" This was a great read historically speaking. It also presented a different view of the relationship between the Queen and the Prince Consort. It hints that they were often at great odds on major issues with raising their children, running the palace and the country. "

  • 4 out of 54 out of 54 out of 54 out of 54 out of 5 Kirsti | 12/3/2013

    " I enjoyed this dual biography. "

  • 3 out of 53 out of 53 out of 53 out of 53 out of 5 Tessa | 10/29/2013

    " Recounts the early life and marriage of Queen Victoria to her beloved Albert. Ends very abruptly, unfortunately, with the "Mrs. Brown" chapter of Victoria's life, which has the effect of undermining the book's focus on her marriage to Albert. "

  • 4 out of 54 out of 54 out of 54 out of 54 out of 5 Dawn | 10/10/2013

    " A little repetitive, but otherwise, very interesting. "

  • 4 out of 54 out of 54 out of 54 out of 54 out of 5 Constance | 6/26/2013

    " This is a great take on a complicated relationship. It reads much easier than a usual history text. "

  • 4 out of 54 out of 54 out of 54 out of 54 out of 5 Darcie | 2/26/2013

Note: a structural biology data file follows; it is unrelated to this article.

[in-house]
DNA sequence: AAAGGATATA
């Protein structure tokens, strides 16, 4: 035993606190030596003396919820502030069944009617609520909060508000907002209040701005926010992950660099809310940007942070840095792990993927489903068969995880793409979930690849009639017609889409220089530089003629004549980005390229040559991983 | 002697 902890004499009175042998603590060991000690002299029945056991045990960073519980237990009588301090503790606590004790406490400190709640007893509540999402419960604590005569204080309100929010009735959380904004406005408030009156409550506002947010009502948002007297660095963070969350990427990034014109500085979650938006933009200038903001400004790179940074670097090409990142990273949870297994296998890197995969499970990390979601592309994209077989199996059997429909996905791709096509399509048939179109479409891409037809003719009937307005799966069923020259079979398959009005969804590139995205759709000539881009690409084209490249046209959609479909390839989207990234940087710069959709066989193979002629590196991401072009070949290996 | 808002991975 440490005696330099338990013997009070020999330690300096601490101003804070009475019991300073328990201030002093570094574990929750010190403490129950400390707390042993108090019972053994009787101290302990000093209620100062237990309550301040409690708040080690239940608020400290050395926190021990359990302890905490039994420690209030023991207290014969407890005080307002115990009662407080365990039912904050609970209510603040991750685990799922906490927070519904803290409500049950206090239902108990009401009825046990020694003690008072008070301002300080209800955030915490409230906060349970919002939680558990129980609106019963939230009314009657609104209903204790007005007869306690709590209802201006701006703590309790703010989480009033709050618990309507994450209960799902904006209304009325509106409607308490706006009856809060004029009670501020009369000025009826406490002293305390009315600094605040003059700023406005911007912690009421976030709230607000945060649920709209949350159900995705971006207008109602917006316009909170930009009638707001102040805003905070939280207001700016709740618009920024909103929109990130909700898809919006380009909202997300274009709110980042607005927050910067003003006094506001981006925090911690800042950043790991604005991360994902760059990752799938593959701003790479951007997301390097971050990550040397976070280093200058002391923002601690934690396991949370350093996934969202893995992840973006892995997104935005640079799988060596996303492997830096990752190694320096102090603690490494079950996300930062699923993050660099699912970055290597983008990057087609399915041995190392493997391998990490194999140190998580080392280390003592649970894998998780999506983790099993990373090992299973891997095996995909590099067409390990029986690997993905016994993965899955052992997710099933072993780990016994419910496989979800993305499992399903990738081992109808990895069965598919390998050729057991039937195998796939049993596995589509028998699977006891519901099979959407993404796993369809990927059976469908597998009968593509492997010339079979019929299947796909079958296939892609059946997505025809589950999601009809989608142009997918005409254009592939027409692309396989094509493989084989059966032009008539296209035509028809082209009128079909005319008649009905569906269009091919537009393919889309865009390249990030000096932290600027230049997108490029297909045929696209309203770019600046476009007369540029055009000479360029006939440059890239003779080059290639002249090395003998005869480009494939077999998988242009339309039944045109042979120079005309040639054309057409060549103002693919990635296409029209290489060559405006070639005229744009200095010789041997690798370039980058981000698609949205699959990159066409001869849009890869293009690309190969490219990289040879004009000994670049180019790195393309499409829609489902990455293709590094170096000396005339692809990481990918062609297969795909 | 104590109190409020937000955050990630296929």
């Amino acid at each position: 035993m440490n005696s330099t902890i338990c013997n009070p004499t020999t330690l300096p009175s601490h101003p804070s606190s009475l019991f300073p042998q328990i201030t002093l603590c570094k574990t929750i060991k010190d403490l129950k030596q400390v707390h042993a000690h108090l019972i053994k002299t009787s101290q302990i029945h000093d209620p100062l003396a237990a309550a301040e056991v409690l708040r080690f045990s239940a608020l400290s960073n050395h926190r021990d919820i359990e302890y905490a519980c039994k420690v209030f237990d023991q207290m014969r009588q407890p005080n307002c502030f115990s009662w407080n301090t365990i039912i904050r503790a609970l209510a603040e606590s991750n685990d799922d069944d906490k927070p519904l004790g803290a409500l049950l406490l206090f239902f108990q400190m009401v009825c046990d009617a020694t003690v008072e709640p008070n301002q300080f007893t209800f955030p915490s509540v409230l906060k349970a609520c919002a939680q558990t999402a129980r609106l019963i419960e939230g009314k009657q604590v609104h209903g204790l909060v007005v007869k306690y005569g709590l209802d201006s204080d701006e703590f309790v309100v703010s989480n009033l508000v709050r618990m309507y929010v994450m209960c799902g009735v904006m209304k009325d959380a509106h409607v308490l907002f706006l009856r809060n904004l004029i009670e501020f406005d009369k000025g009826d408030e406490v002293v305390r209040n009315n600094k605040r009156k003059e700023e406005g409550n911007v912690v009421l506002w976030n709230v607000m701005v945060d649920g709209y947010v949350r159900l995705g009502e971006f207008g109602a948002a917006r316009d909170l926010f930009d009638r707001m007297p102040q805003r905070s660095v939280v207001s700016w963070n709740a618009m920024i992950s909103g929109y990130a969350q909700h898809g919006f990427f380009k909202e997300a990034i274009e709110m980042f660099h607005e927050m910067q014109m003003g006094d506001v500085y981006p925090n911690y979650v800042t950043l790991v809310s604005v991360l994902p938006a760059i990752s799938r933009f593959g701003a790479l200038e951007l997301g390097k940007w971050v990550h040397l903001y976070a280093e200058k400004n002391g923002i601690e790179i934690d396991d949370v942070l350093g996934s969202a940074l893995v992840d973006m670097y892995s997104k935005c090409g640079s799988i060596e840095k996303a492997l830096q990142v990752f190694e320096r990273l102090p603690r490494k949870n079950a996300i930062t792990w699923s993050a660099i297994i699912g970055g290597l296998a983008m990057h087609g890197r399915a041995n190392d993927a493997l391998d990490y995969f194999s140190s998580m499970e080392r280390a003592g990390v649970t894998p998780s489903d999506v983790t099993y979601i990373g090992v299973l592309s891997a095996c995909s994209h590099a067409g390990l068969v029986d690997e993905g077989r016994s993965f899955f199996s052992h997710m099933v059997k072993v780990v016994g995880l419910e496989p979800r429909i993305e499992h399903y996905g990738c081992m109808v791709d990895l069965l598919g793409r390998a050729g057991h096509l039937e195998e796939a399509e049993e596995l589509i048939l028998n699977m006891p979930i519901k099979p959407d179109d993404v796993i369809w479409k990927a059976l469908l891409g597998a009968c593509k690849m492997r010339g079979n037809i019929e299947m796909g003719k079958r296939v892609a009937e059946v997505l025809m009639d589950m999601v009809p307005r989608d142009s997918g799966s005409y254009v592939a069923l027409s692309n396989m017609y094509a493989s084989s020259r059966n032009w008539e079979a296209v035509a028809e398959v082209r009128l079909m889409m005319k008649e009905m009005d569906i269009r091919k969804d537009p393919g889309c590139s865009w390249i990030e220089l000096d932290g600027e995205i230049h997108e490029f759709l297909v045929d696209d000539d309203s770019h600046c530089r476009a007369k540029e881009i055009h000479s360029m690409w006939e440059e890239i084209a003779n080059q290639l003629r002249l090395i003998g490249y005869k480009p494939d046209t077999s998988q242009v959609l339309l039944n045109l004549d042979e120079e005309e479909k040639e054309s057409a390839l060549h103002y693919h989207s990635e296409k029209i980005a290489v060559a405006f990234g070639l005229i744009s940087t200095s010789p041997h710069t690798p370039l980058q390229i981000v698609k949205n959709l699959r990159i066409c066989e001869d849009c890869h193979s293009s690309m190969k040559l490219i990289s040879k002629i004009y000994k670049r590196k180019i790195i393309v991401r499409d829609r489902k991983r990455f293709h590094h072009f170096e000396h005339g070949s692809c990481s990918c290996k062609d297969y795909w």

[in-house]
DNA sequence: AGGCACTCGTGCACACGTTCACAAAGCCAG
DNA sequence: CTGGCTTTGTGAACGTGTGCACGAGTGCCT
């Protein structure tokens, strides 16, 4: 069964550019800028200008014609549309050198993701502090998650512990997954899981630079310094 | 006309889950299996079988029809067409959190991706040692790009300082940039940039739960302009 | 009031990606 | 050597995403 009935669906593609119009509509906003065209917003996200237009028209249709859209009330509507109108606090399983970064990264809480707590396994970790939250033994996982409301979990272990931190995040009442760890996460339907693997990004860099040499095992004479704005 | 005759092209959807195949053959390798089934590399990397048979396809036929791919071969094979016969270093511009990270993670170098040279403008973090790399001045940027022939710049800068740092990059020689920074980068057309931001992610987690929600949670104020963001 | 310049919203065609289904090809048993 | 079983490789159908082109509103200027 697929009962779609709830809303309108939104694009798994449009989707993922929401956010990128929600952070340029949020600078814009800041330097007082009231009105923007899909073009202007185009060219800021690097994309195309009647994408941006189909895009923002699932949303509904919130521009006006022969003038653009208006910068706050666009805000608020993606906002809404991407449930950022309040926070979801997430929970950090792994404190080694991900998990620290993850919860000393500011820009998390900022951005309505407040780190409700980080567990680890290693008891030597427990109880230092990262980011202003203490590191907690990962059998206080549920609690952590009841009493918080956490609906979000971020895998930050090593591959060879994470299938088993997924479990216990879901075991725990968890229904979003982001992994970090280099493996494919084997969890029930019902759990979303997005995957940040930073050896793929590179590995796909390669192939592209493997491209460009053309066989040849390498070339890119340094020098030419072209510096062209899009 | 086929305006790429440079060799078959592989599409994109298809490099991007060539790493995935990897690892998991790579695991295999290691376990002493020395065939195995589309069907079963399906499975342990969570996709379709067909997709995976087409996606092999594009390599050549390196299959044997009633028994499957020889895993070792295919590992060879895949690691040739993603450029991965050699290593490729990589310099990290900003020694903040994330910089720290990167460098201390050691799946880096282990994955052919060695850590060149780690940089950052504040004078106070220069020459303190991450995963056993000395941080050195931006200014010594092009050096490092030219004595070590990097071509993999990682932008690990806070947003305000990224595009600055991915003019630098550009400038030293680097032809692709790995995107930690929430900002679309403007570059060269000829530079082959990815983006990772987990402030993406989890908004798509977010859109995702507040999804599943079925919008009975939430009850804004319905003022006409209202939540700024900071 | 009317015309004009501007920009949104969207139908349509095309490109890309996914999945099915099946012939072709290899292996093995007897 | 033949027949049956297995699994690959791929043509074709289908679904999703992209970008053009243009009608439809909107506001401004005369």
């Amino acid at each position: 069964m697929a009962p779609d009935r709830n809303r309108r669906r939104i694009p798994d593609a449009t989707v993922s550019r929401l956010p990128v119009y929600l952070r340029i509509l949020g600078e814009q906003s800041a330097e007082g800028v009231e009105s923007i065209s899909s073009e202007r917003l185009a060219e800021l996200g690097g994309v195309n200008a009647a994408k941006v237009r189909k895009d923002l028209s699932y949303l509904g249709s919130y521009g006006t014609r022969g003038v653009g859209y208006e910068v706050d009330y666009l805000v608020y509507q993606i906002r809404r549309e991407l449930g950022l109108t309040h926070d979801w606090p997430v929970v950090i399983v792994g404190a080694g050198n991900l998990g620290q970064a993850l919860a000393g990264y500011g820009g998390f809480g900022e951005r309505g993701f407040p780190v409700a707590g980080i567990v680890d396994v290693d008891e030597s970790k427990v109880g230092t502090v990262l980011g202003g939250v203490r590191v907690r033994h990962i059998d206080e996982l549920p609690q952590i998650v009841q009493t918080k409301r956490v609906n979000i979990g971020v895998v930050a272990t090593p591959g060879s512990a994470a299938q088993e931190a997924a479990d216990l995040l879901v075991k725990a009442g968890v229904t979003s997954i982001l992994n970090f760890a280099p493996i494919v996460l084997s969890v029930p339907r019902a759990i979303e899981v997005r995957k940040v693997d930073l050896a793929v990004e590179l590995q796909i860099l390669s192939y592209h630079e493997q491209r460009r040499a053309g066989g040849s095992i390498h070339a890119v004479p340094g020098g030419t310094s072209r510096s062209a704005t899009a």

" Very readable and informative. Loved the subject matter and would like to learn more. "

  • 4 out of 54 out of 54 out of 54 out of 54 out of 5 Susan | 11/2/2012

    " I thought this book was really well written. I used the find definition option quite a lot while reading it. Really was an excellent intimate portrayal to their lives. Hated for it to end. "

  • 4 out of 54 out of 54 out of 54 out of 54 out of 5 Gail | 9/15/2012

    " The movie "Young Victoria" got me interested in her and her marriage to her first cousin. It's fascinating stuff but I did bog down about two-thirds of the way through. That's just me. I don't do as well with non-fiction. "

  • 4 out of 54 out of 54 out of 54 out of 54 out of 5 Debbonfiglio | 3/27/2012

    " A well written historical account of the life and reign of Queen Victoria and Prince Albert, based in part on their correspondence and journals. Insightful. "

  • 3 out of 53 out of 53 out of 53 out of 53 out of 5 Librarians | 3/24/2012

    " Very good accounts of the lives of Victoria and Albert. Lots of background information. "